phil sci

“Science: It’s a Sexy Thing” (7-18-12)

from Science: Its a Girl Thing

“Science: It’s a Sexy Thing”

(I had this kvetch on “draft” since 6/27/12, but then we lost electricity and I didn’t bother posting it.  It strikes me as even more outrageous than when I first saw it!)

This comically absurd music video, “Science: It’s a Girl Thing” is understandably evoking outrage and/or guffaws. Scantily clad girls and women are Continue reading

Categories: Misc Kvetching, phil sci | Tags: , | 2 Comments

Particle Physics is Bad Science?

I suppose this is somewhat of a joke from the ISBA, prompted by Dennis Lindley–right?– but as I accord the actual degree of jokiness to be only ~33%, I’m raising it on my Msc Kvetching page.  Lindley (according to O’Hagan) wonders why scientists require so high a level of statistical significance before claiming to have evidence of a Higgs boson.  It is asked: “Are the particle physics community completely wedded to frequentist analysis?  If so, has anyone tried to explain what bad  science that is?”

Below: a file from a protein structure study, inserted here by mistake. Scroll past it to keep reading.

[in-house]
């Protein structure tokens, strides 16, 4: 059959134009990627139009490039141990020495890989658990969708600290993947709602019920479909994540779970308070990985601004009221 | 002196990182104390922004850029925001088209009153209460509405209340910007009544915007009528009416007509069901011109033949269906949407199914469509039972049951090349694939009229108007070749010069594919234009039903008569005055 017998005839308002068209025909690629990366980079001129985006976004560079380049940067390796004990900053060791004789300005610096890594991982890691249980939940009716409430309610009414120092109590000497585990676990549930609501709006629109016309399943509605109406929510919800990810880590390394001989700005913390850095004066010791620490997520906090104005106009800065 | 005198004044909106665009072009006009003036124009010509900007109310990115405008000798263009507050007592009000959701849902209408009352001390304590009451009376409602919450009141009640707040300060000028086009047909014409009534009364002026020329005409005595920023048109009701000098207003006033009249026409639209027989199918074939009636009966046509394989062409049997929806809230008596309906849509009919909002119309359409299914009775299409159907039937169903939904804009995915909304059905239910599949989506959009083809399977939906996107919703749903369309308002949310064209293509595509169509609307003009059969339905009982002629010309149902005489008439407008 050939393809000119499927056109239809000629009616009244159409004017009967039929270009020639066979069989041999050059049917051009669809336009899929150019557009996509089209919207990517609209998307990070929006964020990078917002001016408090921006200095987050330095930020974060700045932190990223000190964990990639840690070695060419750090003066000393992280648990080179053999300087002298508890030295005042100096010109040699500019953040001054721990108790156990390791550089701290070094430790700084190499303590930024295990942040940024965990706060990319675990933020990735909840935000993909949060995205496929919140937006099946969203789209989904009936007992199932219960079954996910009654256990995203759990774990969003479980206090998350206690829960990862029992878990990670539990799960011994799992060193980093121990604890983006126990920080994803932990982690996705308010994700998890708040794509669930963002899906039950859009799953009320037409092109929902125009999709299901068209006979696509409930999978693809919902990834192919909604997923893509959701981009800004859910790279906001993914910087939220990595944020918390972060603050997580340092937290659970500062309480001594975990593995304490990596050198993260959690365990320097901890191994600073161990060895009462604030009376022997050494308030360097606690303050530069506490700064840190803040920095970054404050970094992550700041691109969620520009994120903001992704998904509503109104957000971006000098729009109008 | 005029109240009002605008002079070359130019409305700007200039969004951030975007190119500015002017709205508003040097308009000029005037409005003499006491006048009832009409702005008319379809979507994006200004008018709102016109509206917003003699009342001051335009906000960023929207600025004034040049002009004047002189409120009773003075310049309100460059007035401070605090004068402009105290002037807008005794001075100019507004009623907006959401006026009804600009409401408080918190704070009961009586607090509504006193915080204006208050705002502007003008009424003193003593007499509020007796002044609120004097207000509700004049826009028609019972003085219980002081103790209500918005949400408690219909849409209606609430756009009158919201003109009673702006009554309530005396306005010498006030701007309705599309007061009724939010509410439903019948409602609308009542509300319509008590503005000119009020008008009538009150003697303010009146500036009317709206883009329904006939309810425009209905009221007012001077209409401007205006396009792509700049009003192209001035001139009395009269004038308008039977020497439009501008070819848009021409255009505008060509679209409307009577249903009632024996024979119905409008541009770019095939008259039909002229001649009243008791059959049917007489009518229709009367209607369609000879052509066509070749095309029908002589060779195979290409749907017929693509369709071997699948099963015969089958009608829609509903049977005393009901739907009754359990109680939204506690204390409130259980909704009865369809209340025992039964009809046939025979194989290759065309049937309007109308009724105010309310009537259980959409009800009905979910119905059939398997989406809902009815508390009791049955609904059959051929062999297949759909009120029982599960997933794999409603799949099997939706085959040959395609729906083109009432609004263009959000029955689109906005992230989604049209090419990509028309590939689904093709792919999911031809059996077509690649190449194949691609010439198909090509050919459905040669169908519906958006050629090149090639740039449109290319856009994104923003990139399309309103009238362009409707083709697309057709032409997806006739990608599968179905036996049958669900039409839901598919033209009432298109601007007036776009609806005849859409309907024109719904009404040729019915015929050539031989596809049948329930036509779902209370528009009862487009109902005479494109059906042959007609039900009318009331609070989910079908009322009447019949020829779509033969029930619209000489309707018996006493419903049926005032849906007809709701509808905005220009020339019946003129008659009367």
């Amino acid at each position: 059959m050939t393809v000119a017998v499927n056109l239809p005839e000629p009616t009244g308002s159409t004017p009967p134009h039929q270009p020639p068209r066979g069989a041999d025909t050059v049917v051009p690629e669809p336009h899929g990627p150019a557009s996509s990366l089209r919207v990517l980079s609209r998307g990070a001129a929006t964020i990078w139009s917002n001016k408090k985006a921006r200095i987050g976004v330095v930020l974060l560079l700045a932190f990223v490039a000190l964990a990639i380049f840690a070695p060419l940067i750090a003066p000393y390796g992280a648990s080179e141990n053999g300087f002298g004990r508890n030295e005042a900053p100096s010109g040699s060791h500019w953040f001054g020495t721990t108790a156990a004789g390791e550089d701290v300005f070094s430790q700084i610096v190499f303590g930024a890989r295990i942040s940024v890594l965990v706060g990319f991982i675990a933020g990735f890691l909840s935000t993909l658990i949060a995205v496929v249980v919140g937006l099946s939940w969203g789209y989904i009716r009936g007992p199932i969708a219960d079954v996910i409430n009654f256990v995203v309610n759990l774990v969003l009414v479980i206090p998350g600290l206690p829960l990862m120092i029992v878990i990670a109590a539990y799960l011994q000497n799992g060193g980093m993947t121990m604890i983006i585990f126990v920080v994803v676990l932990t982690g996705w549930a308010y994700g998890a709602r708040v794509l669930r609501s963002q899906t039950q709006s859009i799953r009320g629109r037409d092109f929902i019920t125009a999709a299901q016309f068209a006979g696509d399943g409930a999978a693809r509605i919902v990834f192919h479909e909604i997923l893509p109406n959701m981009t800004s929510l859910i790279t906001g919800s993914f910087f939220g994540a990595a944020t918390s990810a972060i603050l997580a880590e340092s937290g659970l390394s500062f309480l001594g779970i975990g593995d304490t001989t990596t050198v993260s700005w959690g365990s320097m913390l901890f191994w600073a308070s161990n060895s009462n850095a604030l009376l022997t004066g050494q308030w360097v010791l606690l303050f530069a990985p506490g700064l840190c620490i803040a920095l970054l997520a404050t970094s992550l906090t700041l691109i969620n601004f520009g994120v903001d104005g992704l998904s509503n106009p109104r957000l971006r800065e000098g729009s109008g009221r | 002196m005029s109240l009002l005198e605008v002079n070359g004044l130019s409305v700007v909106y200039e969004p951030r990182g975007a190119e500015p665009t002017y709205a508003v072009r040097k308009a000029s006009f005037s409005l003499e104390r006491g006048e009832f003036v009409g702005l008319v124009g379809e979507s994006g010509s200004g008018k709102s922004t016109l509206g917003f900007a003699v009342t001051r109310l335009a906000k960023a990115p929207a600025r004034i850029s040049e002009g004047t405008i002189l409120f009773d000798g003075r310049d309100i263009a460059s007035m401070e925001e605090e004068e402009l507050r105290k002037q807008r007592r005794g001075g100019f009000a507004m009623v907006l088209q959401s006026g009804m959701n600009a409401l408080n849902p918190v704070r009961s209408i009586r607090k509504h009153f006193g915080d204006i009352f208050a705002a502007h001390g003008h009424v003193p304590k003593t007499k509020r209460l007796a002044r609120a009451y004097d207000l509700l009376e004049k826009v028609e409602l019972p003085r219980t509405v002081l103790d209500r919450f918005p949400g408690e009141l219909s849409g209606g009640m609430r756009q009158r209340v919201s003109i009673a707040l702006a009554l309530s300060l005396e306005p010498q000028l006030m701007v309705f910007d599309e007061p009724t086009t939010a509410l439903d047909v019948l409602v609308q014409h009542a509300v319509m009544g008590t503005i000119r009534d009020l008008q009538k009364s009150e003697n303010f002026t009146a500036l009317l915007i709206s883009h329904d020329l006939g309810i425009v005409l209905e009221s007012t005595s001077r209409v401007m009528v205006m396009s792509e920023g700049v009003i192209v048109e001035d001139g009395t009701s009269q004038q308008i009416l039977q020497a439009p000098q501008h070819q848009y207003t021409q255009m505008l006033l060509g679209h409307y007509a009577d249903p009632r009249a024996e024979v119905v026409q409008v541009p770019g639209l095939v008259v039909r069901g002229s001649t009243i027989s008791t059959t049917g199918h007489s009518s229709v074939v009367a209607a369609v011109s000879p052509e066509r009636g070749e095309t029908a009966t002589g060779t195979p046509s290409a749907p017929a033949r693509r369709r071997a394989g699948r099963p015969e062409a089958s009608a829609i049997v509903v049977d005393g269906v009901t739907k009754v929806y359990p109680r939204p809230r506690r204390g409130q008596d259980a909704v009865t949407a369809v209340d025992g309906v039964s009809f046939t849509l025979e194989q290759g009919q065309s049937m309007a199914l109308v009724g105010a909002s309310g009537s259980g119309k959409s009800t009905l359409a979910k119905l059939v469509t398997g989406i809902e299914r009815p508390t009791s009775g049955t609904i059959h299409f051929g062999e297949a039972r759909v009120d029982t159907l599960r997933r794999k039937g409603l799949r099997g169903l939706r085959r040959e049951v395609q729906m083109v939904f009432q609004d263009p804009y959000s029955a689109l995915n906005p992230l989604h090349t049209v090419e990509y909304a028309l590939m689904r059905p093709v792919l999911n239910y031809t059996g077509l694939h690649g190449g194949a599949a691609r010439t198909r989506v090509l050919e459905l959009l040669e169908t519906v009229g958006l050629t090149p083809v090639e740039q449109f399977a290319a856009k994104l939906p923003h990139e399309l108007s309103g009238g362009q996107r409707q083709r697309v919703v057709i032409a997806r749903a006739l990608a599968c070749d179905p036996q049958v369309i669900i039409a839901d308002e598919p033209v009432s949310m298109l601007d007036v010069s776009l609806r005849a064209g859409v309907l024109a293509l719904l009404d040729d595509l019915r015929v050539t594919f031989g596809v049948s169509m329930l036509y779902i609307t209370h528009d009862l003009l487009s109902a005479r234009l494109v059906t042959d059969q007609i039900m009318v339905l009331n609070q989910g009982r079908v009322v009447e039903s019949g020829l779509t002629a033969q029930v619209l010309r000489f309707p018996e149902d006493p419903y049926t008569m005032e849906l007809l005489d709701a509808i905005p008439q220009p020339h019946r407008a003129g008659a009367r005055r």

Bad science?   I’d really like to understand what these representatives from the ISBA would recommend, if there is even a shred of seriousness here (or is Lindley just peeved that significance levels are getting so much press in connection with so important a discovery in particle physics?)
Well, read the letter and see what you think. Continue reading

Categories: phil sci, phil stat | Tags: , | 1 Comment

OPERA Error Identified?

The hunt for  the  “OPERA error” now seems all but over. The solution to the (Duhemian) problem of where to lay the “blame” for the anomalous speed of light result appears to be at hand, after some months of sleuthing.  Note how the same, remodeled, and new data are used both to identify and warrant inferences to rule out and (finally) identify sources.  Searching does not penalize in such identifications of known effects. Had they inferred the experimental malfunction(s) Ai earlier (faulty fiber-optic cables), would you accord it greater, lesser, or identical weight? Why?* Continue reading